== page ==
The importance of accurate toolholding
Toolholding, whose significance is often overlooked plays a very important, critical part in connecting the machine spindle and cutting tool. When the CNC set-up is not coupled with clean, accurate parts & accessories, it can have problematic if not disastrous results causing significant production downtime and costly rework.
Quality toolholding represents a small investment that can make an enormous difference to productivity cost saving and profit.
If there are ongoing problems with noise or finish and you have replaced collets and collet nut without improvement, then you need to replace the toolholder. Toolholders are under considerable tension and pressure when cutting and temperature fluctuations can be up to 60°C. This can cause them to warp, and the cutting tool loses its accuracy and concentricity. Finish is inferior, noise and machine vibration are increased.
The two main areas of wear are:
- The tapers. When the taper on the toolholder wears, they cease to sit perfectly with the matching taper in the spindle of the CNC. Their grip is no longer concentric and power transmission is compromised.
- The collet nut. When collet nuts become distorted and the threads worn, the collet ceases to be evenly and concentrically held in the tool holder.
Using a top-quality toolholder is essential to protect the investment of high-quality machines, spindles and cutting tools. With ever-higher speeds and feeds, toolholder quality and balance has never been more critical.
This is the essential piece of equipment that is gripping the cutting tool. If the collet is not performing, your cutter isn’t either! The collet may be dirty, worn or damaged. Collets are recommended to be replaced every 400-600 working hours.
So how do you tell if the collet is worn or damaged?
The hardest to detect is if your collet is just plain worn-out. The spring steel gets worn from the tightening & untightening and gets fatigued by temperature fluctuations while in use. Collets are recommended to be replaced every 400-600 working hours, thats every 3-4 months if used 8 hours a day. If you are unsure of the hours, one way to check it accuracy is to insert the shank of the cutter into one end of the collet, there should be a slight resistance. Take it out and try the same with the other end of the collet. The resistance should be the same. If this is not the case, the collet should be replaced. Another thing to look for - are there marks on the cutter where it has been gripped by the collet? If there are visible marks, that means that the collet is dirty and needs to be replaced.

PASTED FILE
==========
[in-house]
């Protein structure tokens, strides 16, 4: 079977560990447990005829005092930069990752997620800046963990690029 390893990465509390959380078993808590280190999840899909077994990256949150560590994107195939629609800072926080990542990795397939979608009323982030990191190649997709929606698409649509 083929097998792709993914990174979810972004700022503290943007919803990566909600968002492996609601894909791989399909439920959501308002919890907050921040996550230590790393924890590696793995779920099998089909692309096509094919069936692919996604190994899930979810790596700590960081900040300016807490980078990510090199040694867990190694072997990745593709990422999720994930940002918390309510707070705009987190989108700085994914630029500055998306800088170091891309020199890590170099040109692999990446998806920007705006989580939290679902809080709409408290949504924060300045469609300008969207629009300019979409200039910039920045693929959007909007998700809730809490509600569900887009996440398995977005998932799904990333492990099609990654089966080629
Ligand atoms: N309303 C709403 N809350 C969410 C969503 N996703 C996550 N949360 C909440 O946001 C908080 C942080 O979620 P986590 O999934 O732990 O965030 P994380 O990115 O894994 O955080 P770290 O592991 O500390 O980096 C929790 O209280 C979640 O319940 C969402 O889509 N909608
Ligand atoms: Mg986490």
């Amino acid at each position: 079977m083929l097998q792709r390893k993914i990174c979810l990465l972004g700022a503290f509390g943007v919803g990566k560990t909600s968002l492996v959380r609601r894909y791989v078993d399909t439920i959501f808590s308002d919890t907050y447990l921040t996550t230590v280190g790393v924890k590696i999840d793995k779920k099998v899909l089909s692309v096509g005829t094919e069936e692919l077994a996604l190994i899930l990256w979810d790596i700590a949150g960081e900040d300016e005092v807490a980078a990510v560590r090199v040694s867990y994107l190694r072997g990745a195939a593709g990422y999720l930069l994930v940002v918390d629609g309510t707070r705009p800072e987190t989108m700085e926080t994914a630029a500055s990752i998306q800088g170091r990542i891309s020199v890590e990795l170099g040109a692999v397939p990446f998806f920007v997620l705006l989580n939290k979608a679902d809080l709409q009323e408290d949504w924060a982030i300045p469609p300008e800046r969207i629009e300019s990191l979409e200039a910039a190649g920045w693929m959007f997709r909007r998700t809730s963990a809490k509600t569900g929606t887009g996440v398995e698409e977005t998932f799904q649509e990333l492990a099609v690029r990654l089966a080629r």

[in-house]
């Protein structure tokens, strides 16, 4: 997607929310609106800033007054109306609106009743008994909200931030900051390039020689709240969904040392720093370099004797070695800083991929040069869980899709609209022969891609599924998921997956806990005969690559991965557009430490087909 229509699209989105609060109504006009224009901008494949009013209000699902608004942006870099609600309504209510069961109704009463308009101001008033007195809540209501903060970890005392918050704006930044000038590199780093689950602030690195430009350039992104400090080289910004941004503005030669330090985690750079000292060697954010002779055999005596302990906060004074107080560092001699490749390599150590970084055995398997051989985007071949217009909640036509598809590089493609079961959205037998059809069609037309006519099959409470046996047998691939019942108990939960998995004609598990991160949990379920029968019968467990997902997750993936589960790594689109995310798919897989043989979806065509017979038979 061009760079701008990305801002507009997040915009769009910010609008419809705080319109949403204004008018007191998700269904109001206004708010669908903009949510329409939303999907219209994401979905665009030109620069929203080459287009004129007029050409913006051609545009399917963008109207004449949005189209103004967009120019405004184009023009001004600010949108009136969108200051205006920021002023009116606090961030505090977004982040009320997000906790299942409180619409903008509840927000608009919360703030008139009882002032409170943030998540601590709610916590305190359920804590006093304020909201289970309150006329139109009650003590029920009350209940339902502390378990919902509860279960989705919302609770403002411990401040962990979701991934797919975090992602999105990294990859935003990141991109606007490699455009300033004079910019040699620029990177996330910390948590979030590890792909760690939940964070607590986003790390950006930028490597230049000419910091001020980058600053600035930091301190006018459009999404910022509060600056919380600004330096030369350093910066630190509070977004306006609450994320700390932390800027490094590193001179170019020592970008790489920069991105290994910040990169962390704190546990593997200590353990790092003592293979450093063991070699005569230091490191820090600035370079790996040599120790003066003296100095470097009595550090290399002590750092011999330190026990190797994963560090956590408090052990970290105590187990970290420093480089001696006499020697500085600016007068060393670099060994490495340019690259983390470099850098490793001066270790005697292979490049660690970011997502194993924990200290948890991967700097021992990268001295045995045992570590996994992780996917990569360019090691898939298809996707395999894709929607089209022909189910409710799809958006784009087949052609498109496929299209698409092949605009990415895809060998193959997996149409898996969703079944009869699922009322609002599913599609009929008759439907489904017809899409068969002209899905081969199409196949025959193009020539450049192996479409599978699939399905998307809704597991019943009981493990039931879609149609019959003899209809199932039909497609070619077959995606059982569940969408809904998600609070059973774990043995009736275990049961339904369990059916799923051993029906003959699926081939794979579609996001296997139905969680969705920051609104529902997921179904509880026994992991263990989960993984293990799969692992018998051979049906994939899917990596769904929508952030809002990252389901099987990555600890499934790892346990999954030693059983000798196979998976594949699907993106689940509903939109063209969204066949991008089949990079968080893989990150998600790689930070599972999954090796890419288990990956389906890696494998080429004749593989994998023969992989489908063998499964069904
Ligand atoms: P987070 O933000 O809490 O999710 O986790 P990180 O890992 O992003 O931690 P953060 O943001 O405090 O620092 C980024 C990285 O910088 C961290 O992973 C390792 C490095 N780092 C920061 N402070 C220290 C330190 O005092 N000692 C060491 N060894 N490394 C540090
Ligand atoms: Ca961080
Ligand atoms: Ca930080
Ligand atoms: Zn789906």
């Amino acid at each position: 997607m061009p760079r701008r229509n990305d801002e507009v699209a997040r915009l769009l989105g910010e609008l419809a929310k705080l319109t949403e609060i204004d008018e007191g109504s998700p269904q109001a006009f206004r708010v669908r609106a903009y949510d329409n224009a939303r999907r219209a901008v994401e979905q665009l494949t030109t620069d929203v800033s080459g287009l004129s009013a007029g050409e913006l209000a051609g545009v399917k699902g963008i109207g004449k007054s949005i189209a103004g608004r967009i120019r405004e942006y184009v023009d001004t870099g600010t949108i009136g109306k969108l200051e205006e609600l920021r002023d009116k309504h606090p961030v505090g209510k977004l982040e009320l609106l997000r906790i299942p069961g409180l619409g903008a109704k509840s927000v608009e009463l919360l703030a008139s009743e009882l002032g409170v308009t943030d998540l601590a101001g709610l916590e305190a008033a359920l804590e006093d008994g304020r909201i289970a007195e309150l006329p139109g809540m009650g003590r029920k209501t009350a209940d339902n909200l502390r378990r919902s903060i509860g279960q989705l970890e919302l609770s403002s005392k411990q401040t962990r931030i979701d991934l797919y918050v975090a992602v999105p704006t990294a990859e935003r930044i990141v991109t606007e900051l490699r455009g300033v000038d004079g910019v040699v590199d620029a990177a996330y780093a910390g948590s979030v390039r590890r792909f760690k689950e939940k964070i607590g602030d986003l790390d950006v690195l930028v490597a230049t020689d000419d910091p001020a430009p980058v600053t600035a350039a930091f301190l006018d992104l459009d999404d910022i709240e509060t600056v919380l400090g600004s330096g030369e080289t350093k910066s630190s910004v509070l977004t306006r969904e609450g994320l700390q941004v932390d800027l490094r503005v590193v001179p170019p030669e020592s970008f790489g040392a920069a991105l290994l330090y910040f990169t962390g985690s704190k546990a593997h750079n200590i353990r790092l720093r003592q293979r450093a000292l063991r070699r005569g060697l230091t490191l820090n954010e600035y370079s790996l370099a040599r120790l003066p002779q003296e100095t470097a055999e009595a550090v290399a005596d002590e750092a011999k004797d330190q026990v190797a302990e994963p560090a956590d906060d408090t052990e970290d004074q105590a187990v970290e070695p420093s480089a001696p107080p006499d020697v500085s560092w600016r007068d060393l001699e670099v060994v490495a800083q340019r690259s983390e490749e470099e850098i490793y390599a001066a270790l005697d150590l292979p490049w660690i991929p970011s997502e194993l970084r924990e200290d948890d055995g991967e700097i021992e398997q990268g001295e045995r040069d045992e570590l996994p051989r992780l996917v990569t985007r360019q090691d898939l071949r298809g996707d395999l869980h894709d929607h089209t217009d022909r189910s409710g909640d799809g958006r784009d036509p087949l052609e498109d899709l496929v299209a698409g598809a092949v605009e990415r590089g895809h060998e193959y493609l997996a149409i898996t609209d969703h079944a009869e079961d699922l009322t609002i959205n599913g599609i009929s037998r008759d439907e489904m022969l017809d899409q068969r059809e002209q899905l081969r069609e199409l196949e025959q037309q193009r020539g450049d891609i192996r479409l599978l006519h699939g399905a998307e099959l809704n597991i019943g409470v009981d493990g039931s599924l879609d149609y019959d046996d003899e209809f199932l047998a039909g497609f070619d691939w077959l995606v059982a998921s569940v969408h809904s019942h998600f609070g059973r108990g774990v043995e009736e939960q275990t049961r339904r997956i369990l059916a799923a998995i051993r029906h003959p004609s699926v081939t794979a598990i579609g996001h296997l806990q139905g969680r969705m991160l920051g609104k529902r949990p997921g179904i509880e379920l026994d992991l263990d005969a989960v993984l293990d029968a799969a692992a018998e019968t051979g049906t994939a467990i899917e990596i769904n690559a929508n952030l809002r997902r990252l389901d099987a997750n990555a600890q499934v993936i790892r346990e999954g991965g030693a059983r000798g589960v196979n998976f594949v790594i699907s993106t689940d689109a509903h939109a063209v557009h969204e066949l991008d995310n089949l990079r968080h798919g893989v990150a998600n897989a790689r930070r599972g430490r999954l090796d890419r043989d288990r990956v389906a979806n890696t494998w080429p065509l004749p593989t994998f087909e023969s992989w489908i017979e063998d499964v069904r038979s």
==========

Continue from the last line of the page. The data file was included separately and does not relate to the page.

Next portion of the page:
Also, check for physical damage such as any burrs and damage to the inside & outside of the collet. This is very important as the tapers of the collets and toolholders need match perfectly. All these affect the concentricity and the grip of the collet and can cause far more damage in a very short time than the cost of the new collet. A collet needs to be replaced if a tool has broken inside the collet.
One way to preserve the life and accuracy is to keep your collets clean. Soak them overnight in our non toxic, non volatile Gleiten Clean, then clean the hole up the center of the collet with the correct size brass collet brush to remove dissolved resin and dirt. Wipe the outside clean.
Maintenance is the key - watch our instructional video on how to look after your collets.
3. Collet nuts and torque spanner
The correct tightness is critical. Incorrect tightening wears collet nuts out faster. With continuous tightening/loosing they become distorted and their threads become worn causing them to lose their essential concentricity.
Overtightening actually reduces the total clamping force. Overtightening can disort the collets so much that it becomes as dangerous as not tightening it enough. We see this a lot. An overtightened collet nut and collet are forced to grip extremely tightly at the bottom of the toolholder which puts extreme and uneven pressure at one small area on the shank of the cutter, which will eventually cause the cutter to break as it is not being held securely over the full length of the shank. It puts excessive, uneven strain on your tool holder, it shortens the useful life of the toolholder, your collet, the tool shank itself, even those super expensive CNC spindle bearings.
Under tightening leads to the tool slippage during cutter operation which is very dangerous and can cause expensive collateral damage and vibration which leads to poor product finish, excess noise and increased tool wear.
4. Loading Tools Correctly
Always insert the collet into the nut first before loading a tool into the collet. This is done by pushing the collet into the collet nut around in a circular motion until it clicks into place.
Then start threading the collet nut onto the toolholder being careful not to cross-thread it. Once it is mostly on, you'll notice that the thread changes slightly. At this point where is changes, this is the point to you to insert your cutting tool to the correct depth in the collet (ideally 80% of the collet needs to be filled). When you start winding the collet nut further on, this it when it starts gripping the shank of the tool securely. Do not let the collet grip onto the flutes of the cutter. The collets must grip onto the shank only.